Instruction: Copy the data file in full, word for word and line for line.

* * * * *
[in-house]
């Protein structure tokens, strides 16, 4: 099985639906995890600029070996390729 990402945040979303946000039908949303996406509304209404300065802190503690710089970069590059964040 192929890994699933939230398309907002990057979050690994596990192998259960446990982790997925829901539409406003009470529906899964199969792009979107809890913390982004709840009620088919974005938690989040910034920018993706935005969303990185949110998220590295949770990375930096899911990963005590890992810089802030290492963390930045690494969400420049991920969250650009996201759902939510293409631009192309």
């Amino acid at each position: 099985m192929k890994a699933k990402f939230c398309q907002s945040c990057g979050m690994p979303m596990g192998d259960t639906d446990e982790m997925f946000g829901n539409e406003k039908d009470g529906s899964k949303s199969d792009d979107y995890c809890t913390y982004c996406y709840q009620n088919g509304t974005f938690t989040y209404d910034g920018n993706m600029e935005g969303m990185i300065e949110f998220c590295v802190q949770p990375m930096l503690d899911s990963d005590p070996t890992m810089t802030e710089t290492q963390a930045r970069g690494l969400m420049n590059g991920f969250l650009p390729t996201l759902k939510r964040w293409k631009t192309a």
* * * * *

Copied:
[in-house]
């Protein structure tokens, strides 16, 4: 099985639906995890600029070996390729 990402945040979303946000039908949303996406509304209404300065802190503690710089970069590059964040 192929890994699933939230398309907002990057979050690994596990192998259960446990982790997925829901539409406003009470529906899964199969792009979107809890913390982004709840009620088919974005938690989040910034920018993706935005969303990185949110998220590295949770990375930096899911990963005590890992810089802030290492963390930045690494969400420049991920969250650009996201759902939510293409631009192309």
């Amino acid at each position: 099985m192929k890994a699933k990402f939230c398309q907002s945040c990057g979050m690994p979303m596990g192998d259960t639906d446990e982790m997925f946000g829901n539409e406003k039908d009470g529906s899964k949303s199969d792009d979107y995890c809890t913390y982004c996406y709840q009620n088919g509304t974005f938690t989040y209404d910034g920018n993706m600029e935005g969303m990185i300065e949110f998220c590295v802190q949770p990375m930096l503690d899911s990963d005590p070996t890992m810089t802030e710089t290492q963390a930045r970069g690494l969400m420049n590059g991920f969250l650009p390729t996201l759902k939510r964040w293409k631009t192309a």